When it comes to travel, it’s nice to have an insider’s perspective. Here at Blueprint, presented by CBRE, we are fortunate to have an expansive network of local colleagues around the globe who are not only real estate experts, but also local tastemakers. We have asked them to give an insider perspective to some of the best, most iconic cities across the globe. Today we explore Tokyo, Japan.
Population: 13.3 million
What is your favorite public space? Why?
Shinjuku Gyoen, a large park located in Shinjuku, one of the busiest districts in Tokyo. It’s a treasure trove of natural wonder, housed in the middle of a city filled with massive skyscrapers and bustling crowds.
Originally constructed in the Edo period as a second home for a daimyo (feudal lord) family, it served as a farm and garden for the Japanese Imperial family before opening as a public park in the late 1940s. The 58.3-hectare park is unique in that its three main gardens all have distinct styles. There’s a traditional Japanese garden, a French formal garden and an English landscape garden.
Where can you find the best view of the city?
Standing 202 meters above ground, the observation deck of the Tokyo Metropolitan Government Building provides a panoramic view of Tokyo’s cityscape. In favorable weather conditions, from December through February, typically, you can also spot Mt. Fuji towering behind the city’s many skyscrapers.
You are going for a bike ride. Where do you go?
Komazawa Olympic Park. The park features a 2-kilometer-long cycling route and multiple athletic facilities that can be enjoyed by tourists and locals alike. Bikes can be rented at the park, and there’s even a separate cycling path for beginners and small children.
On a sunny day, it’s the perfect place to escape the noise of the city. Once you’ve pedaled the course, we recommend heading toward Komazawa-Daigaku or Meguro station to top off your workout with delicious meal at a nearby izakaya (Japanese gastropub).
What is the best place to discover local music?
Kabuki is a highly stylized form of traditional Japanese theatrical drama, where all the roles are played by male actors. The repertoire changes monthly and performances last for about four hours. Tickets are also quite pricey and difficult to obtain. A simple way to get around these obstacles is to purchase a Makumi (single act) ticket at Kabuki-za. No reservation is required and visitors can choose to watch any act on the spot. It’s a great way to take in the elaborate costumes, unique makeup and traditional music that make Kabuki such a respected and enjoyable art form.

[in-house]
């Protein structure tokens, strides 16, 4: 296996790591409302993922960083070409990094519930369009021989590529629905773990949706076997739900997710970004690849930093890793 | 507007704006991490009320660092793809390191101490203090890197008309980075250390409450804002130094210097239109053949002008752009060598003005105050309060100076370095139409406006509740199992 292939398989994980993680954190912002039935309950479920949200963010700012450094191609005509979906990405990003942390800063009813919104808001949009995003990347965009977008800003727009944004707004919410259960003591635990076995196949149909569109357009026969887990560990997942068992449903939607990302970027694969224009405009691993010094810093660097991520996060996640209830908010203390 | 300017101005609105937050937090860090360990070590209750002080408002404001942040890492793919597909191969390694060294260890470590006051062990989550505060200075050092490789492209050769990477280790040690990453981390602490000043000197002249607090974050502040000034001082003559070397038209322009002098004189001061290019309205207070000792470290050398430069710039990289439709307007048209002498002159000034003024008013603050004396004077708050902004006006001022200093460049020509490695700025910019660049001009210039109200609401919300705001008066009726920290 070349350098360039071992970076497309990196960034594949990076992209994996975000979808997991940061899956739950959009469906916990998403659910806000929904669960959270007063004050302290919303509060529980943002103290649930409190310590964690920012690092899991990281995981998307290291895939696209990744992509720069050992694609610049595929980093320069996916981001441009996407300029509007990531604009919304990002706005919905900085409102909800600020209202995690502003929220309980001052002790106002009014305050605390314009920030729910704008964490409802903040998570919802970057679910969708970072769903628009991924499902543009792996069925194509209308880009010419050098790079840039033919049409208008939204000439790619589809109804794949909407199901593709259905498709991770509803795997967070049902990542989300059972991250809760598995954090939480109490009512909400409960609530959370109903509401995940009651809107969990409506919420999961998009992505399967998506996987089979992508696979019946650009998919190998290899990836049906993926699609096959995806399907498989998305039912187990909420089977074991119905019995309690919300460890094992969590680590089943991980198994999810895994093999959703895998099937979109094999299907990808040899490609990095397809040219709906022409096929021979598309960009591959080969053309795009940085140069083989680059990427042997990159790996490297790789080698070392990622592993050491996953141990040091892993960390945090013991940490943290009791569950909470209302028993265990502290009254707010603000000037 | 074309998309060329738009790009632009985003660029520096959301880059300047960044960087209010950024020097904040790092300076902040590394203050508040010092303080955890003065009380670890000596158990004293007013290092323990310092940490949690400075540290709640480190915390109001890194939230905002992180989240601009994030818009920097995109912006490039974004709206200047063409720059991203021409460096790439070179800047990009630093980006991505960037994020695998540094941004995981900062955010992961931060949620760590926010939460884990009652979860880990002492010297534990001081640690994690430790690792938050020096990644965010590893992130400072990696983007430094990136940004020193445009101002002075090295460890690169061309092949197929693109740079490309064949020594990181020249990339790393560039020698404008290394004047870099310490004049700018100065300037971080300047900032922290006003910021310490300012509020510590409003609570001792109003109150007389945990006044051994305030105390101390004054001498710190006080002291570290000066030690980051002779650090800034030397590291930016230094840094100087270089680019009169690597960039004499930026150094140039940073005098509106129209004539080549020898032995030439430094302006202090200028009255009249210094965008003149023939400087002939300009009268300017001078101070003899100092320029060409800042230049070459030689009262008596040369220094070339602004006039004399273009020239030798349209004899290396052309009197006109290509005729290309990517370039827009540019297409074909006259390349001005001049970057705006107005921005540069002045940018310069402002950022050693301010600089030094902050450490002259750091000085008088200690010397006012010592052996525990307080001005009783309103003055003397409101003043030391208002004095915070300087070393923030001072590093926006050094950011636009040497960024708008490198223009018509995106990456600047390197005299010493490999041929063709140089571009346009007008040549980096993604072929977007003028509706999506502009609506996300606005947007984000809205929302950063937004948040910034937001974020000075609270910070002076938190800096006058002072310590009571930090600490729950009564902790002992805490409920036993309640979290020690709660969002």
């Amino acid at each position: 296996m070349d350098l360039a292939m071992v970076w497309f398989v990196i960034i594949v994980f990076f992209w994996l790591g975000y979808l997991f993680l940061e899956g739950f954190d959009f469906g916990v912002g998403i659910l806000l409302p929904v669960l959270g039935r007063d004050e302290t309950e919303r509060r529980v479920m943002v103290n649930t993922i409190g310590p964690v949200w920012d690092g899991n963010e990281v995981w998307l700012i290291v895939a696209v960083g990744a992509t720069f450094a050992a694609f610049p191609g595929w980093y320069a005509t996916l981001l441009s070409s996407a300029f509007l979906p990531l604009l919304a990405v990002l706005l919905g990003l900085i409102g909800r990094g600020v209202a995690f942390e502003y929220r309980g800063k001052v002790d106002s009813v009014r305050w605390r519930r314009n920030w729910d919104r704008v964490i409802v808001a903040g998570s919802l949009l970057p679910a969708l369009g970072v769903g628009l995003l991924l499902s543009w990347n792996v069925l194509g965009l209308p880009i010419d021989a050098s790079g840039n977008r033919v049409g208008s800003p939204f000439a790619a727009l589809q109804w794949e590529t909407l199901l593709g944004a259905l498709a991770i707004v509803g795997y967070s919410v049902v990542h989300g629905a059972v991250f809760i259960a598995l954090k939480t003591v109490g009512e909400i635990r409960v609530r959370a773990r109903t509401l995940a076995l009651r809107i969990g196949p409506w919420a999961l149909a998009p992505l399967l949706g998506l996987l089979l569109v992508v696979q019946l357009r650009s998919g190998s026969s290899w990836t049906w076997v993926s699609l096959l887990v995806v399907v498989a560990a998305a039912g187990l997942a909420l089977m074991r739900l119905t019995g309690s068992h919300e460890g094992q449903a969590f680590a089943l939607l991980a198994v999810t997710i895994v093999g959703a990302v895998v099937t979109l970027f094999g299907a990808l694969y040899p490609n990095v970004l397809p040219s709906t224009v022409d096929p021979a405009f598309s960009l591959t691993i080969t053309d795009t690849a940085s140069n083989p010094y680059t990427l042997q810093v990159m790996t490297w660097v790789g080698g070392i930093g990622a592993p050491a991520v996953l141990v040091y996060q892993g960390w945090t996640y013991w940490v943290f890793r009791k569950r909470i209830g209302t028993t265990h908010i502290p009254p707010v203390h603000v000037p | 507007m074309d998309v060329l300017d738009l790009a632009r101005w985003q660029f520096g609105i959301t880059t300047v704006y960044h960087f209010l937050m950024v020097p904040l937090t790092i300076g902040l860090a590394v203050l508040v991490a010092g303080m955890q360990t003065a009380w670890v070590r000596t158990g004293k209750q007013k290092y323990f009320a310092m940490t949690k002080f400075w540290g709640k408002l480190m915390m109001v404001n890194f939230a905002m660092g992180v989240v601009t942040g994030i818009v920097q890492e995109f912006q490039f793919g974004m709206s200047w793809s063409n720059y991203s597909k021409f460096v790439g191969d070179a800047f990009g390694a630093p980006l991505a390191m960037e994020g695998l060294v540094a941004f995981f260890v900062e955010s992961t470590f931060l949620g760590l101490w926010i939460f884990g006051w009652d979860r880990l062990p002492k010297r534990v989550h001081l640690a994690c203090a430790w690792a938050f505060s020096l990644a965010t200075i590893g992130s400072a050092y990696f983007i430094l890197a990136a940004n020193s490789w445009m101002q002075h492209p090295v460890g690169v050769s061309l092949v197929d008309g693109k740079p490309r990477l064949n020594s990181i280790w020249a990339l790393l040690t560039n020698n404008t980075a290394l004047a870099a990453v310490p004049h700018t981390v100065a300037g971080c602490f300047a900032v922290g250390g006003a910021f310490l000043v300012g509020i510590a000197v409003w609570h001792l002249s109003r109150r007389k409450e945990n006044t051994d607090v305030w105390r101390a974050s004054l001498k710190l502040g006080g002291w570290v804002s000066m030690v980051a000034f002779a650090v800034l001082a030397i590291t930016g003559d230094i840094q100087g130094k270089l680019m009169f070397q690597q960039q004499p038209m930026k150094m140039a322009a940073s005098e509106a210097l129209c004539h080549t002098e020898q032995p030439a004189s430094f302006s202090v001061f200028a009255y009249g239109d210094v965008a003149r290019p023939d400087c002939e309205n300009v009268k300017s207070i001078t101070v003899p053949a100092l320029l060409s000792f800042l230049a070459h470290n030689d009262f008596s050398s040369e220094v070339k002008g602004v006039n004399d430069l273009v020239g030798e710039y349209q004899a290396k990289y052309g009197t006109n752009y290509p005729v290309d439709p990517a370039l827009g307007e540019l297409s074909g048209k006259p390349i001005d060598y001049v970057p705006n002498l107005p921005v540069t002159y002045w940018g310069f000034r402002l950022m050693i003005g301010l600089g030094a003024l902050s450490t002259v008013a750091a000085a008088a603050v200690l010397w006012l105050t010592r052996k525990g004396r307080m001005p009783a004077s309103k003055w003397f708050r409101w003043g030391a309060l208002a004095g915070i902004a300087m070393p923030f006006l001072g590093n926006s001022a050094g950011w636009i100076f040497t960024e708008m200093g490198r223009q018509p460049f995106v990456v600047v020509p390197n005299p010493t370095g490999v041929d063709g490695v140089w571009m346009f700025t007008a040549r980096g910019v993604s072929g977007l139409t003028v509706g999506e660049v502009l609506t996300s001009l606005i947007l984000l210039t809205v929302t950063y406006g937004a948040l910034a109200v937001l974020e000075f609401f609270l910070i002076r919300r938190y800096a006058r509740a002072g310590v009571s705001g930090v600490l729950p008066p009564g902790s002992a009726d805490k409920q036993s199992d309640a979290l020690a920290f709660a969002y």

What is the “don’t judge a book by its cover” restaurant?
Fukumen Tomo. This ramen shop looks relatively normal, until you catch a glimpse of the servers who wear wrestling masks. There’s no exterior signage at this popular spot. A single wrestling mask propped up against a bright orange wall is all that’s there to guide visitors. Daily ramen specials and fantastic flavors are guaranteed at this quirky spot, along with an interesting, if not entertaining, spectacle.
Favorite place to watch a game?
Tokyo Kitasuna Little League Volunteer Stadium, home of Kitasuna Little League, the winners of the 2015 Little League Baseball World Series. During baseball season, crowds of all ages gather on weekends and national holidays to watch the current world champs play against regional teams.
Best public transportation experience?
The Arakawa Line, one of only two remaining tram lines in the city. The line operates in the northern and eastern parts of Tokyo, outside of the main tourist areas. The route starts in Waseda and passes through Zoshigaya Cemetery, where several of Japan’s most notable citizens are buried, including the famous writer Soseki Natsume. Further down the line is Sugamo, also known as “Grandma’s Harajuku,” which is filled with many small shops and stores catered toward older crowds. The last stop, Minowa, is a traditional shopping area.